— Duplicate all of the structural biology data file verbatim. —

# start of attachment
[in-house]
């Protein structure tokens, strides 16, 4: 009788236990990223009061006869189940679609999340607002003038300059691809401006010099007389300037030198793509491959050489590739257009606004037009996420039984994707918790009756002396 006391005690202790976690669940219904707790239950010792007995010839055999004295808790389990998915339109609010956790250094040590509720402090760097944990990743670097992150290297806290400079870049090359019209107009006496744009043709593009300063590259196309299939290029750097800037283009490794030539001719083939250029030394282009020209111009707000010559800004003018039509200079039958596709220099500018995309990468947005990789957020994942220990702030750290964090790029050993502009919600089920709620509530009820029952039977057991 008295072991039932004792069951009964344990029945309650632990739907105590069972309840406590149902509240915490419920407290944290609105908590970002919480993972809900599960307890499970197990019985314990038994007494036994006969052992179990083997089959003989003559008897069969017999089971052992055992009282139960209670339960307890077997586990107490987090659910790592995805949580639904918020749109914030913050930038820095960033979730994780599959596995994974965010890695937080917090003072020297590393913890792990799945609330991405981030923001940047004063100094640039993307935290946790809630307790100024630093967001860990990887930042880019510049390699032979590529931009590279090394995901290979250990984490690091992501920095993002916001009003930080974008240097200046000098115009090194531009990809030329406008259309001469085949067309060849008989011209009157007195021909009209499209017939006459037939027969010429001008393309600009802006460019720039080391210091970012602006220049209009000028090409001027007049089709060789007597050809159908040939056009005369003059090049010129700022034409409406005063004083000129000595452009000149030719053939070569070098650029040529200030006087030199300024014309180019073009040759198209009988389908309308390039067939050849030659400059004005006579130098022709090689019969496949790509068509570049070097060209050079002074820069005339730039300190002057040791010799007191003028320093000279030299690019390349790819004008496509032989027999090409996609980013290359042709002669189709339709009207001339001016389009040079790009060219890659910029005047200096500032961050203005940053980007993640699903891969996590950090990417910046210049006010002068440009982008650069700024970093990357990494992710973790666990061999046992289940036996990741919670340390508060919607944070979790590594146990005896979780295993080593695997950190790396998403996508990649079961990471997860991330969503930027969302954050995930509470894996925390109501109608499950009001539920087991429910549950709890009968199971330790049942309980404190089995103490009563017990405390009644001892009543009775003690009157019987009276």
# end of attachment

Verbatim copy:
[in-house]
């Protein structure tokens, strides 16, 4: 009788236990990223009061006869189940679609999340607002003038300059691809401006010099007389300037030198793509491959050489590739257009606004037009996420039984994707918790009756002396 006391005690202790976690669940219904707790239950010792007995010839055999004295808790389990998915339109609010956790250094040590509720402090760097944990990743670097992150290297806290400079870049090359019209107009006496744009043709593009300063590259196309299939290029750097800037283009490794030539001719083939250029030394282009020209111009707000010559800004003018039509200079039958596709220099500018995309990468947005990789957020994942220990702030750290964090790029050993502009919600089920709620509530009820029952039977057991 008295072991039932004792069951009964344990029945309650632990739907105590069972309840406590149902509240915490419920407290944290609105908590970002919480993972809900599960307890499970197990019985314990038994007494036994006969052992179990083997089959003989003559008897069969017999089971052992055992009282139960209670339960307890077997586990107490987090659910790592995805949580639904918020749109914030913050930038820095960033979730994780599959596995994974965010890695937080917090003072020297590393913890792990799945609330991405981030923001940047004063100094640039993307935290946790809630307790100024630093967001860990990887930042880019510049390699032979590529931009590279090394995901290979250990984490690091992501920095993002916001009003930080974008240097200046000098115009090194531009990809030329406008259309001469085949067309060849008989011209009157007195021909009209499209017939006459037939027969010429001008393309600009802006460019720039080391210091970012602006220049209009000028090409001027007049089709060789007597050809159908040939056009005369003059090049010129700022034409409406005063004083000129000595452009000149030719053939070569070098650029040529200030006087030199300024014309180019073009040759198209009988389908309308390039067939050849030659400059004005006579130098022709090689019969496949790509068509570049070097060209050079002074820069005339730039300190002057040791010799007191003028320093000279030299690019390349790819004008496509032989027999090409996609980013290359042709002669189709339709009207001339001016389009040079790009060219890659910029005047200096500032961050203005940053980007993640699903891969996590950090990417910046210049006010002068440009982008650069700024970093990357990494992710973790666990061999046992289940036996990741919670340390508060919607944070979790590594146990005896979780295993080593695997950190790396998403996508990649079961990471997860991330969503930027969302954050995930509470894996925390109501109608499950009001539920087991429910549950709890009968199971330790049942309980404190089995103490009563017990405390009644001892009543009775003690009157019987009276």